Mixed response for UK Treasury tax review

Leading buyout figures in the UK are divided on the implications a Treasury review of the tax treatment of shareholder loans may have. Some are dismissing it as political show-boating while others see a real threat to returns.

Plans for a UK Treasury review of the tax treatment of shareholder loans in buyouts have met with a mixed response, ranging from bafflement to dismay, after Ed Balls, the UK economic secretary, said today the government wanted to look again at rules introduced in 2005.

Moulton: no impact

Jon Moulton, managing partner of Alchemy Partners, dismissed the review as a political sop: “I thought his comments were rather off-target. Shareholder loans are already largely not tax-deductible. All grandfathered loans ceased to be tax-deductible on 1 February this year. They are announcing something they introduced two years ago.”

Moulton said: “This will not have any impact on us.”

However, Ian Armitage, managing partner of HgCapital, said: “It is a worry and we take it seriously. If the rules are tightened it could mean there is less cashflow to pay down debt. This could in the short-term hit returns and ultimately affect the prices firms are willing to pay.”

Balls said in a speech today at the London Business School the review was to ensure that existing rules are working as intended. Currently shareholder loans, which can account for as much as 90 percent of the equity in a deal, are subject to “transfer pricing” rules. These restrict interest deductibility to the maximum debt a third-party lender would be willing to provide.

The UK economic secretary had previously supported the industry which in recent weeks has weathered a barrage of attacks from trade unions, in particular the GMB, and contenders for the Deputy Leadership of the Labour party.

The BVCA, the UK private equity trade association, had responded by launching a working party to look at ways to make the industry’s activity more transparent, which Balls welcomed.

Peter Linthwaite, chief executive of the BVCA said: “We welcome the acknowledgement by Ed Balls of the role the UK private equity industry plays in keeping the UK and wider European economy successful and dynamic.

He said in anticipation of a review of this type the BVCA had set up a working party specifically to consider the tax issues arising from private equity funding, and in particular the provisions surrounding transfer pricing, six months ago.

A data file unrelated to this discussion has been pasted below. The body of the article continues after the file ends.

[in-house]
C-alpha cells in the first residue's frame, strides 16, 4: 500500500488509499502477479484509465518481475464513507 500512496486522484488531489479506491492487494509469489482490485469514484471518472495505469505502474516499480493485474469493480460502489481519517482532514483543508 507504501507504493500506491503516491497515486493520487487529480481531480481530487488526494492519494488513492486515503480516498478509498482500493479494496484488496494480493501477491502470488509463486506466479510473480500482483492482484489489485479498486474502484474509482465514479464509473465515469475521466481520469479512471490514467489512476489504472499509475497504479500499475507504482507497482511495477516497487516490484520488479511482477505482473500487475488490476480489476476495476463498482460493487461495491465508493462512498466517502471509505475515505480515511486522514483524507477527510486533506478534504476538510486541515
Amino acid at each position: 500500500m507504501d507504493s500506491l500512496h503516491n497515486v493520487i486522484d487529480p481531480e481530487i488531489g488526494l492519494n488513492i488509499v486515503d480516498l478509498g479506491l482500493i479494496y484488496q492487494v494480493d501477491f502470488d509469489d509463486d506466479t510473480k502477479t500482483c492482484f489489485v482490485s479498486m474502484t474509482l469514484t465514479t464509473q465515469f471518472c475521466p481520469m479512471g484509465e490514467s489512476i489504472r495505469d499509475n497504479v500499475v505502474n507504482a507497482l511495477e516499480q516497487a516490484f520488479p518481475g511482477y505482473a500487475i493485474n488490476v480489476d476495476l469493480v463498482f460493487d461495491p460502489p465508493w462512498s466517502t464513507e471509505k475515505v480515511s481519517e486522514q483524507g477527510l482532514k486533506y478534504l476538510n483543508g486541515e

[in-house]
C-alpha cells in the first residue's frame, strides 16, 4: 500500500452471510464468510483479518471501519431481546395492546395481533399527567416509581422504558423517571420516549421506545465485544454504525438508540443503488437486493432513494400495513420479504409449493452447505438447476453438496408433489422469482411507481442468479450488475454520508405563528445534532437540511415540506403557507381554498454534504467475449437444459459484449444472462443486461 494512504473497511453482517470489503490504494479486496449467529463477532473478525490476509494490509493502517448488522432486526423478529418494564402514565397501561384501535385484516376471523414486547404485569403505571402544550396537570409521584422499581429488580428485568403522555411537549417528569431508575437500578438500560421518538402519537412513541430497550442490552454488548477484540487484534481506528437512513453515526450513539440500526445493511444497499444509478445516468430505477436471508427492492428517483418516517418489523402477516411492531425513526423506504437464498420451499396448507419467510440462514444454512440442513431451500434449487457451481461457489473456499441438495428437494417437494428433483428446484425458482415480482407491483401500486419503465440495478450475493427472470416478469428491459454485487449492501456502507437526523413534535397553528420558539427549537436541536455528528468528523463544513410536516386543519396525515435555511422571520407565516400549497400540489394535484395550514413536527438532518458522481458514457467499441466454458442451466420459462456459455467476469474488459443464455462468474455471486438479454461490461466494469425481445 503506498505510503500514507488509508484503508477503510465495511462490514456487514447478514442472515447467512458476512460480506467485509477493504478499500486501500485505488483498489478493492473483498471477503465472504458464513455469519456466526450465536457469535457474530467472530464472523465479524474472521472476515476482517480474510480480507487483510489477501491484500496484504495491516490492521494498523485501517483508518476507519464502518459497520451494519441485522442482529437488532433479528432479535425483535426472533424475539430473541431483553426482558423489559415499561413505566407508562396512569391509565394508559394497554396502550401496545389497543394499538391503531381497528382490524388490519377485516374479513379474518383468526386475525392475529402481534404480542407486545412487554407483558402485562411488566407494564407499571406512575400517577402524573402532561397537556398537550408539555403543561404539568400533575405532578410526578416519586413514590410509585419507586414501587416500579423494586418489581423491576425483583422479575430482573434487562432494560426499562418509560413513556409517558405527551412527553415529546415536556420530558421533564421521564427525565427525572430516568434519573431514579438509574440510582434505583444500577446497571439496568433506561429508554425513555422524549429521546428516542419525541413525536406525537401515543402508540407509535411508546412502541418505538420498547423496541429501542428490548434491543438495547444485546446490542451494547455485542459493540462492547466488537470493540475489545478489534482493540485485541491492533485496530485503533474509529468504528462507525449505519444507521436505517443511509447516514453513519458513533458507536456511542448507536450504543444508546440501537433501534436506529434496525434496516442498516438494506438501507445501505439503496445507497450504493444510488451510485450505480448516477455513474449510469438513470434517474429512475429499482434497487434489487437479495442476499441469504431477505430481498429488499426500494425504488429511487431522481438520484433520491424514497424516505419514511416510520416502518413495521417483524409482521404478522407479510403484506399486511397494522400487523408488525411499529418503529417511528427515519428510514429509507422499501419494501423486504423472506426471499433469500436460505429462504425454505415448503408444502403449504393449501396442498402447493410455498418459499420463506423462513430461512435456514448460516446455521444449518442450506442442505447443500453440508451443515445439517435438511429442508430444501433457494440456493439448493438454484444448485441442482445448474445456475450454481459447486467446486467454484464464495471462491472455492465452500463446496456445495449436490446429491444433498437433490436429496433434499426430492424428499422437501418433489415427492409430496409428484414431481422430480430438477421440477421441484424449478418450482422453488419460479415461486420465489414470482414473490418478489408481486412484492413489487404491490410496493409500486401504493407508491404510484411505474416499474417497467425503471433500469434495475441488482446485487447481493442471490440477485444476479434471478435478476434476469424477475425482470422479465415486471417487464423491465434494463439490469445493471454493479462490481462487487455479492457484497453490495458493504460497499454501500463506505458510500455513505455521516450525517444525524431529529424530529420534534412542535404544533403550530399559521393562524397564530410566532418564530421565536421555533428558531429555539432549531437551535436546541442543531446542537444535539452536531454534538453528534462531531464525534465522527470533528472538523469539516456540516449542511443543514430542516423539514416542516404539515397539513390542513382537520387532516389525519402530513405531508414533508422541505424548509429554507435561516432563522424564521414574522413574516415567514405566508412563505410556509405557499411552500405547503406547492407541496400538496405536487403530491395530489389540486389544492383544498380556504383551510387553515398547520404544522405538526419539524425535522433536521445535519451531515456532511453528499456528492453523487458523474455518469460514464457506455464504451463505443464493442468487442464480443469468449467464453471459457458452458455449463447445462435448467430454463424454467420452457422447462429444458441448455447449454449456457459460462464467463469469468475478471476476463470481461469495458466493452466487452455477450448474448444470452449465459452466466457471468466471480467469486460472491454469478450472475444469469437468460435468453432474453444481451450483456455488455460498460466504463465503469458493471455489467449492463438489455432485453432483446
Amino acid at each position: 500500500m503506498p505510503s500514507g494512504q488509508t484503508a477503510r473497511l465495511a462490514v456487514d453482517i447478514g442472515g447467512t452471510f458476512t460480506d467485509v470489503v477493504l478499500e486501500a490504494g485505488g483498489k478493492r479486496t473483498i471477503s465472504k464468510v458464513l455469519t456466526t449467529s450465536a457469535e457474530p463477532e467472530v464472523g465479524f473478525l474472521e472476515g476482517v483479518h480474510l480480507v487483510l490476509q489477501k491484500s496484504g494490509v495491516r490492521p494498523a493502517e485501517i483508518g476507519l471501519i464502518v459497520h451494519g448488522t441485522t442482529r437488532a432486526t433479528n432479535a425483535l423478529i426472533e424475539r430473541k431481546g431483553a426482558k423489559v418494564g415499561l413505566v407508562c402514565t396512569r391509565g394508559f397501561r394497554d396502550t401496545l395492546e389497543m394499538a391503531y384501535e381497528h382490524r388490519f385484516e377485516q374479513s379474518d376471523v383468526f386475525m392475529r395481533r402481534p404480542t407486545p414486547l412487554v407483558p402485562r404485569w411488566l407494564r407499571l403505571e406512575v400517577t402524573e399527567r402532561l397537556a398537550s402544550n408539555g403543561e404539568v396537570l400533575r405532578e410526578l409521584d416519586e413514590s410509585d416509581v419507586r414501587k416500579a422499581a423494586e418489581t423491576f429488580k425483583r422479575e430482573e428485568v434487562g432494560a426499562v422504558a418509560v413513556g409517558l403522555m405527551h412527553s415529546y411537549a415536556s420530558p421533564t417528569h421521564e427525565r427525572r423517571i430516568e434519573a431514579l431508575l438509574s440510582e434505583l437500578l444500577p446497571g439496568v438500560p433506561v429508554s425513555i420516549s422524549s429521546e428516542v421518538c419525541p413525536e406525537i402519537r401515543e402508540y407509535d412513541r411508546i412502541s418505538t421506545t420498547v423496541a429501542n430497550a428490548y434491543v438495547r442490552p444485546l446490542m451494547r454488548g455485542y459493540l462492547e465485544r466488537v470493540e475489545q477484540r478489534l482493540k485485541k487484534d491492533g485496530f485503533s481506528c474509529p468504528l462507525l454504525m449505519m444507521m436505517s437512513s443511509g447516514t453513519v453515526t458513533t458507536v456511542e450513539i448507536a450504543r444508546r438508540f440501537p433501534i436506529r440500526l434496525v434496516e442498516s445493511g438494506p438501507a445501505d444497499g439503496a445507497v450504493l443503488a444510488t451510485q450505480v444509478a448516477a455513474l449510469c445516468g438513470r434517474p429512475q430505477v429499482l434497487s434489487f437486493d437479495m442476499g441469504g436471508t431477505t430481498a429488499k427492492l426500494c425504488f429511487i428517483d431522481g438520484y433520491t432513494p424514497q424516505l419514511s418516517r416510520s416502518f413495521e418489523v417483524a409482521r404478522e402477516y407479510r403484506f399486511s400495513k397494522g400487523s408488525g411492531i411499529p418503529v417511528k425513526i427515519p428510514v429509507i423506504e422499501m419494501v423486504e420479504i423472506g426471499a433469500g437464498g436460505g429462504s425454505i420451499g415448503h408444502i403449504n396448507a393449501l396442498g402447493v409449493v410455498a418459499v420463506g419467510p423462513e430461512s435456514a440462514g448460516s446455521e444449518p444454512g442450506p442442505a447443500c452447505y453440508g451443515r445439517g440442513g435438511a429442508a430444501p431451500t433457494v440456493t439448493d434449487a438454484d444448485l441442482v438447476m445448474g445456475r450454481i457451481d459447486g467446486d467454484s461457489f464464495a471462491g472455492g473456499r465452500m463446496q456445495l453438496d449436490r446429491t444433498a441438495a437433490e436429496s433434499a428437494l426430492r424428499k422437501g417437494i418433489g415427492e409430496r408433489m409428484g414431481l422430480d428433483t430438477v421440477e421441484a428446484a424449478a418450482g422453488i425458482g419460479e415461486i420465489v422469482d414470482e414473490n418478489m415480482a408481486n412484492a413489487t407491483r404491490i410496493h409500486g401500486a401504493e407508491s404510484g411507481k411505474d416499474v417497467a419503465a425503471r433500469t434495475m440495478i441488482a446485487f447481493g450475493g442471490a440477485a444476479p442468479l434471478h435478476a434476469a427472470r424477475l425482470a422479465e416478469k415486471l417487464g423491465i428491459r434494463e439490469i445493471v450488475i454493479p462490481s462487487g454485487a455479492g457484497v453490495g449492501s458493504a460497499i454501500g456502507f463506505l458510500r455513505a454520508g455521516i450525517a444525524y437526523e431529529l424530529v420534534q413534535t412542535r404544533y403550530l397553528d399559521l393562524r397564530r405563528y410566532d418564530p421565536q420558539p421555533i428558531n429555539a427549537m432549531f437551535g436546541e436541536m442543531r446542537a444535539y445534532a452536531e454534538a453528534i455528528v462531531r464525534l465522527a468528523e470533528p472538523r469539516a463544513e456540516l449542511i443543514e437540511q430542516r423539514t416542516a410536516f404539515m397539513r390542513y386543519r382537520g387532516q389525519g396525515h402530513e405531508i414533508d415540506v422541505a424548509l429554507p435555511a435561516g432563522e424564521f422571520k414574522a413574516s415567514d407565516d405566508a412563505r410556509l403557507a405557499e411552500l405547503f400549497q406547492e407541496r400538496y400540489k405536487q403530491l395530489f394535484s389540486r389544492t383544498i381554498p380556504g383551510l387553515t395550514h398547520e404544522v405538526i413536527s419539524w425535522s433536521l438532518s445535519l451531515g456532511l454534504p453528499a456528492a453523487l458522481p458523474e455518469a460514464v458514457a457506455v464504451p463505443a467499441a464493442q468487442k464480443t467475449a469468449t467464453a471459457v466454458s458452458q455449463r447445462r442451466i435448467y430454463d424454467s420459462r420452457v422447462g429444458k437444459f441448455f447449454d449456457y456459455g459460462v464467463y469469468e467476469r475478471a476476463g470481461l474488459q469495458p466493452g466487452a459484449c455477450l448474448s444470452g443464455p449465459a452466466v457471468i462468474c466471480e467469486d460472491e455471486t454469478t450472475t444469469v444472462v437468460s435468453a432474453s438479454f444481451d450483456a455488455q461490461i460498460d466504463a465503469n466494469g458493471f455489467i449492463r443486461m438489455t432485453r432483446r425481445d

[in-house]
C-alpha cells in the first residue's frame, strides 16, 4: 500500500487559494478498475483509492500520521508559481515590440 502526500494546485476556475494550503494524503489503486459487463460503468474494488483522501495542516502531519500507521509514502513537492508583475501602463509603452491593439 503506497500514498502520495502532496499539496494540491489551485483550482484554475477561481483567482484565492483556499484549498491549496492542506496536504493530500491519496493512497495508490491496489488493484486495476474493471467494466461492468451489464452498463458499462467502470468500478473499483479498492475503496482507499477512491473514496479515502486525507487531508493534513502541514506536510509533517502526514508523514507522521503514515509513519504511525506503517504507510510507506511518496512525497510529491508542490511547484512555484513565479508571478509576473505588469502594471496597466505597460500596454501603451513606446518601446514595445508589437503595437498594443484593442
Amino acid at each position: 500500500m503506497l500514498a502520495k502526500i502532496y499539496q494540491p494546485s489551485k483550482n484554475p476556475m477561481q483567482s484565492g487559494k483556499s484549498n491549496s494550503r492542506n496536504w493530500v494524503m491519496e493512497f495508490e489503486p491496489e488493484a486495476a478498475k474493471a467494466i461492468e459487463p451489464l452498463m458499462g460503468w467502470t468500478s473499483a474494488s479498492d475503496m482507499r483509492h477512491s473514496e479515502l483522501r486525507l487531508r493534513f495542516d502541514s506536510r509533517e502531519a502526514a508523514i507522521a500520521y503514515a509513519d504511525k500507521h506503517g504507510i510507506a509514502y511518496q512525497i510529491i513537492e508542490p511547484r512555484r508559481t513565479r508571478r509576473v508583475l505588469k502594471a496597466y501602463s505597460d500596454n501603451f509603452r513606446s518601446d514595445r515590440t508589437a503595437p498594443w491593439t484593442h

However, a partner at a UK firm was scathing of the latest developments: “It is another example of the industry sleepwalking into disaster. Balls is playing to the political gallery. But what was the BVCA, which prides itself on its lobbying, doing? This has crept up from nowhere.”

Brooks Newmark, a Conservative MP and a member of the Treasury Select Committee, which said it will investigate private equity in the UK, said: “I am curious to see specifically what Balls is going after. The devil is in the detail. The Treasury wants to be seen doing something by the unions and some Labour MPs, while also supporting the industry which is a huge benefit to UK Plc.”

Newmark is also a senior adviser to US buyout firm Apollo Management.

Balls has conceded there is nothing specific to private equity in the tax-deductibility of interest. He said any kind of company can claim it, and most quoted companies do.

He said “It is also the international norm that interest is in general treated as a business expense and deductible from taxable profits for companies in any form of ownership. We have no plans to review this principle.”

Shiv Mahalingham, head of transfer pricing at tax advisers Chiltern, said the Treasury review could look at three possible scenarios. It could abolish interest deductions for shareholder debt completely.

Or it could introduce statutory safe harbour ratios, as applied in many other jurisdictions. This would involve HM Revenue and Customs setting acceptable ratios for debt to profits and income to profits and then disallowing interest deductions where the ratios are breached.

Alternatively, it could increase the number and intensity of transfer pricing challenges. He said this may require an increase in resource at HMRC.